The lineup was:-
Leader/Piano: Tommy Watt
Saxes: Mike Senn, Johnny Scott, Tubby Hayes, Eddie Mordue, Ronnie Ross
Trumpets: Tommy McQuater, Ron Simmonds, Albert Hall, Bert Courtley
Trombones: Jock Bain, George Chisholm, Jackie Armstrong, Jack Irving
Horns: Jim Buck Snr, Jim Buck Jnr, Sim Saville, Bob Young
Bass: Frank Donnison
Drums: Phil Seamen
Percussion: Jack Peach
Tuba: Jim Powell
Jack shared a flat with legendary drummer Phil Seaman and in the sixties the two mixed socially with the successful Rock drummers Mitch Mitchell and Ginger Baker. HERE is a link to an interesting article on Ginger Baker and Phil Seaman's influence on his playing.
This is an excerpt from The Phil Seaman Story, taken from a rare old vinyl record. It features Phil Seaman talking about the beginning of his career and then playing a drum solo. His great musicality is evident in the phrases he plays.
(Photographers Left/Unknown Unfortunately - Right at The Marquee in London by Terry Cryer with thanks for permission)
Jack Peach gave me a cassette of Phil Seamen playing live at the Hope and Anchor, Islington, London on 9th June 1972, the same year that Phil died. The quality of the cassette was poor but I have digitised it and here is part of the last number of the set leading into some soloing from Phil.
Phil Seamen Live at The Hope and Anchor 1972 - Real Audio
The line up of the quartet was,
Phil Seamen - Drums
Lenny Skeats - Bass
Don Rendell - Tenor Saxophone
Brian Evans (?) - Piano
As you can hear, the quality is poor but if you would like an audio CD (three tunes total app. 50 minutes - price £10 + P & P) send an e-mail to,
We have had some recent contributions regarding Phil Seaman, so, we reproduce them here with permission. Thanks ! As Phil became more of a 'household name' the spelling of his name was changed slightly to avoid embarrassment, so you will often see his surname spelt in a variety of ways.
Arthur Roe was given a pair of drum sticks by Phil Seaman when Arthur was aged just five. He sent in the picture of Phil and said,
"Many thanks for replying to my email, well my Dad died when I was seven so I did not get any info about Phil from him. But my brother was the manager of the Memphis Five here in Burton upon Trent and he new most thing about Phil I will have to have a chat with him.
You see when I had My band in Birmingham in the early sixties I came over to Burton to see Phil but when I got to the house His mom told me he was ill and still in bed and His Mom would not let me see him she told my Mom don’t let Arthur get like Phil has got ( the Booze and the drugs I was only 16 and impressionable) well that’s how Mrs Seaman saw it, But he sent me the picture and he was my Idol, by the seventies I was married and stopped playing. When he died his Mom threw his Trixon drum kit away the dustcart took it before I could get my hands on it. I cried my eyes out when I found out he had died and what had happened to his drums. Can you imagine me actually being able to own and play Phil’s Drum kit?"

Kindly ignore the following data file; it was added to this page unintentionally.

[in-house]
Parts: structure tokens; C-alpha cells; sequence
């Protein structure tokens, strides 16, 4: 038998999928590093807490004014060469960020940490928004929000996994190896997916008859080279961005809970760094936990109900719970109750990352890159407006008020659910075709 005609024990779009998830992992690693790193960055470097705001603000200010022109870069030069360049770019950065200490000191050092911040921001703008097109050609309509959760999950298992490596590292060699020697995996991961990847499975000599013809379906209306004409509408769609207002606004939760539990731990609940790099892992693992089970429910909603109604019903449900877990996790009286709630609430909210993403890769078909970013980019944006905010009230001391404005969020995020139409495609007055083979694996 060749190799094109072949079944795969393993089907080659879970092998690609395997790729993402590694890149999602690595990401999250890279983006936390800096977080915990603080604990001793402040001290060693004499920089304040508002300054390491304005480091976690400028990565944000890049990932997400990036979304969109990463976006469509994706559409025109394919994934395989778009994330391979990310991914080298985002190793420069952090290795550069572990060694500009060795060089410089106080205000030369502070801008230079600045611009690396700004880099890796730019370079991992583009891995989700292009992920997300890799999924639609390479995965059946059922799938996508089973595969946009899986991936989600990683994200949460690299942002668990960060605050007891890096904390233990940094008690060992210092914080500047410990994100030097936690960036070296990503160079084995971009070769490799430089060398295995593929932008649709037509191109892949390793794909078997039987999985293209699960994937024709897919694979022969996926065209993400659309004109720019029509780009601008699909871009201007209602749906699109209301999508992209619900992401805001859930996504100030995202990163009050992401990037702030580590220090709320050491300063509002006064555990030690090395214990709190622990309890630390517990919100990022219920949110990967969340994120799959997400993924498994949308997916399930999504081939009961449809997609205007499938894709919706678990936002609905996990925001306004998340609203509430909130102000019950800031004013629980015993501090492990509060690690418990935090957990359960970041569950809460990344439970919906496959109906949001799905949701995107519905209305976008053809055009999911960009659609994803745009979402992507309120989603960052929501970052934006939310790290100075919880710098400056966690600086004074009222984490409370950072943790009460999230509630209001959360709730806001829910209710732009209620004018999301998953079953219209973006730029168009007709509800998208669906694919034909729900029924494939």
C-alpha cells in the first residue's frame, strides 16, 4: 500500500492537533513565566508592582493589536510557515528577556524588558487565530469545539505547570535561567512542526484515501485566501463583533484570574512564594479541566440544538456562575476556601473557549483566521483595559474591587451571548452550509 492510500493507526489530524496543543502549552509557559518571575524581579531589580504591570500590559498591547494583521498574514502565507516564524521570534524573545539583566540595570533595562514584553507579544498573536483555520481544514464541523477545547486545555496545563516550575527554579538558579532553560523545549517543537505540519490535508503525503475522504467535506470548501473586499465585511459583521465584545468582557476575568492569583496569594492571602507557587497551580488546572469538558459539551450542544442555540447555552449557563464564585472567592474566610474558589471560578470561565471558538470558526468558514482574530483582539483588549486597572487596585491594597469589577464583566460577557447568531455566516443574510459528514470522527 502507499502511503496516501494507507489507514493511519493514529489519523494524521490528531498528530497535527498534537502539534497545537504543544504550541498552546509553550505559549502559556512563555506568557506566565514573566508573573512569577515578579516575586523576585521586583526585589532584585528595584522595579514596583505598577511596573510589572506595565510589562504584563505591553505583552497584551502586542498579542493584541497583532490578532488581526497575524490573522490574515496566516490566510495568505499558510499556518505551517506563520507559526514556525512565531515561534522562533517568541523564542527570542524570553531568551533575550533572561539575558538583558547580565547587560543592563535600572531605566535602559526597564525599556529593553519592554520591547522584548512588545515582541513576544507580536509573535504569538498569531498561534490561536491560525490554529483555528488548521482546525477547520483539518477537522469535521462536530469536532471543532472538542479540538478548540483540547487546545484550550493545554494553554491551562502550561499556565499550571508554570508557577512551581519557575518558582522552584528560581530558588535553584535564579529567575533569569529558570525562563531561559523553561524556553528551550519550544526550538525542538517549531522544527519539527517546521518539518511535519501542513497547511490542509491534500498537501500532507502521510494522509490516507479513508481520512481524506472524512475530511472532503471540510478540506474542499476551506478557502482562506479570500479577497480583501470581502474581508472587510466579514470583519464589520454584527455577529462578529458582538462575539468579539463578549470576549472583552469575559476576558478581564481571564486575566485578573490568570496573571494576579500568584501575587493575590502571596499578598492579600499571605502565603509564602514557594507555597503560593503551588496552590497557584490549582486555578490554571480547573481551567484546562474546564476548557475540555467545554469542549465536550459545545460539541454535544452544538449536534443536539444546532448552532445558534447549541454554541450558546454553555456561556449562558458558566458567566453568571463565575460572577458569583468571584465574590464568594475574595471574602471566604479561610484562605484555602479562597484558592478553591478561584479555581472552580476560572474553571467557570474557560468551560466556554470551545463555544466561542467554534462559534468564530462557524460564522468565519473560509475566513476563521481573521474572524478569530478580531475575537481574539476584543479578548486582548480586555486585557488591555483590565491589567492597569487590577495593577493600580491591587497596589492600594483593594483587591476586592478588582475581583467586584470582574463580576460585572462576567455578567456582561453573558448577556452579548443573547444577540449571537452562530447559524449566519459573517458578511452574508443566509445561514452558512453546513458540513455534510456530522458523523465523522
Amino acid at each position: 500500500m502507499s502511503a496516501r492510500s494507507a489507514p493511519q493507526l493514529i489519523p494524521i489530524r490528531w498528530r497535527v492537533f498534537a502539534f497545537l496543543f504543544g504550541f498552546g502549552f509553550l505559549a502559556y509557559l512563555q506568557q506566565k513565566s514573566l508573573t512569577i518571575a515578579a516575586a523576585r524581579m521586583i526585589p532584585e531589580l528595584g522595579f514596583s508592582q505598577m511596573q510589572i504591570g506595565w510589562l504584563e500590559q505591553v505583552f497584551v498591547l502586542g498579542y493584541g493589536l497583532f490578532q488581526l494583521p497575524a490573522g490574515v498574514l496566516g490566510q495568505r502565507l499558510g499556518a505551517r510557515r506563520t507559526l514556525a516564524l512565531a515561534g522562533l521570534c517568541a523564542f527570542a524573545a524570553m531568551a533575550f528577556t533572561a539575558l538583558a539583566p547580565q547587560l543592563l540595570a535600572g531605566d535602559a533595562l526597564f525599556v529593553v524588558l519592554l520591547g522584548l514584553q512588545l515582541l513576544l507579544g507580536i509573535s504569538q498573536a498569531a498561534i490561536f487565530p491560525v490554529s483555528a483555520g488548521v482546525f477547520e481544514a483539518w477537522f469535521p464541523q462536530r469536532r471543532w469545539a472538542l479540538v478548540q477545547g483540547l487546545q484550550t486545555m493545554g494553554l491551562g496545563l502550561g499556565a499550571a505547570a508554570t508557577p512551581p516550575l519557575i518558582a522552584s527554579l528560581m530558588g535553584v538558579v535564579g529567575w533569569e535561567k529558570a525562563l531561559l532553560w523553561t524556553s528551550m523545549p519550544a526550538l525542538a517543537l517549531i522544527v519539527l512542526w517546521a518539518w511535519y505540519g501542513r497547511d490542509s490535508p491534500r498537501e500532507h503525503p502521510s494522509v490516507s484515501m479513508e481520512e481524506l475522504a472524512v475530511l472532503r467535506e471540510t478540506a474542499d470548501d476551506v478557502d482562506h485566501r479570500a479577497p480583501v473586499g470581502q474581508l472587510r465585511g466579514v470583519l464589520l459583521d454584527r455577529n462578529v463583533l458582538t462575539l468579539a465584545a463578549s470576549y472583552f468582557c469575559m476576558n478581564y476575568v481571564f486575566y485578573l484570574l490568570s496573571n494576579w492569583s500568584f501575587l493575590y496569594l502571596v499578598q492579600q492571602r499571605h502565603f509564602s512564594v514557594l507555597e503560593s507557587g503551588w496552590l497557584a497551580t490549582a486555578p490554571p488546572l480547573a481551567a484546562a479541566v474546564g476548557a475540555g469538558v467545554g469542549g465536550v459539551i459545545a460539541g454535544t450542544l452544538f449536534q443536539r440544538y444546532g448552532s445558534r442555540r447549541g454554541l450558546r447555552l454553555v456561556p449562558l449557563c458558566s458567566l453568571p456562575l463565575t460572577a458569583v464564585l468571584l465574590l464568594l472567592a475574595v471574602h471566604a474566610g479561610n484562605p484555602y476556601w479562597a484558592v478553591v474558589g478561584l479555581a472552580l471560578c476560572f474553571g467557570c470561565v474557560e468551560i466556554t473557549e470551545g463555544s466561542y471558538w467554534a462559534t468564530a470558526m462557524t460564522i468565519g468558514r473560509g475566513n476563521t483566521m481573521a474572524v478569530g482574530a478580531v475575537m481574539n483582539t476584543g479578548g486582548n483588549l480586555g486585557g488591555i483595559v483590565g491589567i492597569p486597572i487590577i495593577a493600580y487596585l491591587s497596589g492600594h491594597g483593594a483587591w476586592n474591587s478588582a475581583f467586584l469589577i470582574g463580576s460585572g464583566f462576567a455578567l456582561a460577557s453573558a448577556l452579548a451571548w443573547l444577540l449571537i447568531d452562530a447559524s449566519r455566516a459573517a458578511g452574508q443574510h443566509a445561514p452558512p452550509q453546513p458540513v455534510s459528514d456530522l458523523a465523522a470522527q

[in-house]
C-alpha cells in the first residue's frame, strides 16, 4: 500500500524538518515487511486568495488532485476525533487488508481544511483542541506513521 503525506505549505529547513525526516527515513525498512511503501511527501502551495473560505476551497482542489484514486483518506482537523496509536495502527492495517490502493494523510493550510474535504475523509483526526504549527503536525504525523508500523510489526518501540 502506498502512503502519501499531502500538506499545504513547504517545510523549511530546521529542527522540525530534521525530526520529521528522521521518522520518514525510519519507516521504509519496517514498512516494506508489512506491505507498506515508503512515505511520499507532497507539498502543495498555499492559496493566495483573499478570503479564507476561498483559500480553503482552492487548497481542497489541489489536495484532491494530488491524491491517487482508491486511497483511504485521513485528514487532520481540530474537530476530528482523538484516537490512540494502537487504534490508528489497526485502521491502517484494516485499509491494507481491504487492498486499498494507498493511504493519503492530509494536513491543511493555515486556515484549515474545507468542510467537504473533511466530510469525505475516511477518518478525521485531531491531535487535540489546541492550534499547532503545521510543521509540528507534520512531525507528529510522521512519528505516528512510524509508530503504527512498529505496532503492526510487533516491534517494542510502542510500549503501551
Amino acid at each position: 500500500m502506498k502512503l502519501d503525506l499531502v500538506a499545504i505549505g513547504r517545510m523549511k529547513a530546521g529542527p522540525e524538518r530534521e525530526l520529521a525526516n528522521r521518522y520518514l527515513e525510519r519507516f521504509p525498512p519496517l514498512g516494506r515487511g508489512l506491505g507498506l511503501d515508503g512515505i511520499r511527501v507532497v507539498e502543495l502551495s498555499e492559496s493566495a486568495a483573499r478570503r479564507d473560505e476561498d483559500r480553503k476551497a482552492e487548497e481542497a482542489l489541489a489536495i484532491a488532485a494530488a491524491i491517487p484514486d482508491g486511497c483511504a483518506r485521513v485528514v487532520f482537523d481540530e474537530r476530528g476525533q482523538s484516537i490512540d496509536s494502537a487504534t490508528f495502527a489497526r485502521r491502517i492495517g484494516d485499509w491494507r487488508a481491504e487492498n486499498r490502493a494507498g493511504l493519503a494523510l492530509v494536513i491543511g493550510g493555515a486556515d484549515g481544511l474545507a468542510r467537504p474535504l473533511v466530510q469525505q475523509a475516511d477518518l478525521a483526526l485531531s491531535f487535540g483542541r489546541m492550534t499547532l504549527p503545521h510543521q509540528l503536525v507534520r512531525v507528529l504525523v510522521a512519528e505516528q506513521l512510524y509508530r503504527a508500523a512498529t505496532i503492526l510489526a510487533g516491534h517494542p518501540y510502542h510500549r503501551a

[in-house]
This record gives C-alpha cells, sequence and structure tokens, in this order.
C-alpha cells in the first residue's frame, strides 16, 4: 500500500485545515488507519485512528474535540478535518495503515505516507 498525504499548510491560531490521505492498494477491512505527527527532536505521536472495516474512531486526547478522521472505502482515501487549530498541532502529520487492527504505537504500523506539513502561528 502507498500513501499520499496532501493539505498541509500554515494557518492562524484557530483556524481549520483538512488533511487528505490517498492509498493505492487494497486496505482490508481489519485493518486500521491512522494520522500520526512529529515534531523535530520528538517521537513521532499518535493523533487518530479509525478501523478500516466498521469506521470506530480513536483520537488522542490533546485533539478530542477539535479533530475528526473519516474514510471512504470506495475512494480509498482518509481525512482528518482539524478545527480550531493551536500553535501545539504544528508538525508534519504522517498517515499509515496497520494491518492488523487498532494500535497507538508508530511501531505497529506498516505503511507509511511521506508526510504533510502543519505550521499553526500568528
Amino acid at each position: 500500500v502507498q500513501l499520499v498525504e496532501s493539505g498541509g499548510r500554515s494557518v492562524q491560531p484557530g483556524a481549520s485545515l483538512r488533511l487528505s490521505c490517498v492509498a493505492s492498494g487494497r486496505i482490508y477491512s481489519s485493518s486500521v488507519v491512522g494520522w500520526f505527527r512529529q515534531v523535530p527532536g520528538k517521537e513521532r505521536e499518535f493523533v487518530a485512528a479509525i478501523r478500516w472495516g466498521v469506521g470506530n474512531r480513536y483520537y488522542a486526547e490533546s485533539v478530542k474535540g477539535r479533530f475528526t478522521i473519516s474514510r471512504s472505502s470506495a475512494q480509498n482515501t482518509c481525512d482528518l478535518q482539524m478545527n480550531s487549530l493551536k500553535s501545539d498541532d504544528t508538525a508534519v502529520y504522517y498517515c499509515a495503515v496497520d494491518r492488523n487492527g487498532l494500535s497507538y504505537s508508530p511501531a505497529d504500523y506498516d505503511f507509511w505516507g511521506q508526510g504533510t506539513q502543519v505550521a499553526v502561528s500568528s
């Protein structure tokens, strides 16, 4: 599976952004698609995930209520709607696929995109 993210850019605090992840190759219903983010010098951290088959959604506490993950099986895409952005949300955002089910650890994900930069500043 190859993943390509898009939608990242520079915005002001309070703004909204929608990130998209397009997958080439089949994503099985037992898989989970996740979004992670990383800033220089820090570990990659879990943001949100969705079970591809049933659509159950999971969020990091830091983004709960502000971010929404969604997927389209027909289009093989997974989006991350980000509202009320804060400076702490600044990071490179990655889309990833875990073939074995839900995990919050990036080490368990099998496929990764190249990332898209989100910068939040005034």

Drummer, Steve Banning, was an Orchestral and Theatre drummer in London's West End during the sixties and told me this story concerning a drum extravaganza in the Talk Of The Town or somewhere similar circa 1971.
The unique event featured Buddy Rich, Louis Bellson and Kenny Clare, all with their individual drum kits set up. Louis Bellson's, of course, with the double bass drums. Buddy Rich walked out and sat down at Louis Bellson's double bass dum kit and started to play on the bass drums.... boom....boom....boom....boom and the tempo gradually sped up to double and double that again till the bass drums were playing a roll many of us would like to be able to play on a snare drum. When he finished there was a tremendous round of applause and Buddy Rich walked over and sat at his own kit where he repeated the exercise, reaching the same crescendo of notes with one bass drum - the roof lifted.At the climax of the session the spotlight was put on a figure in the seated crowd, the MC asked for order and announced that the gathering had a great respect for Phil Seaman who was in the audience. The gathering acknowledged this with a huge ovation, bringing Phil to tears.
Jazz Professional have a page dedicated to Phil Seaman at,
Phil Seaman is surely the greatest ever British drummer.
Update December 2007
Christmas 2007 saw a contact from drummer John Scott Cree who wrote as follows,
visited your website with interest, particularly in the following:
"Drummer, Steve Banning, was an Orchestral and Theatre drummer in London's West End during the sixties and told me this story concerning a drum extravaganza in the Talk Of The Town or somewhere similar circa 1971." etc.....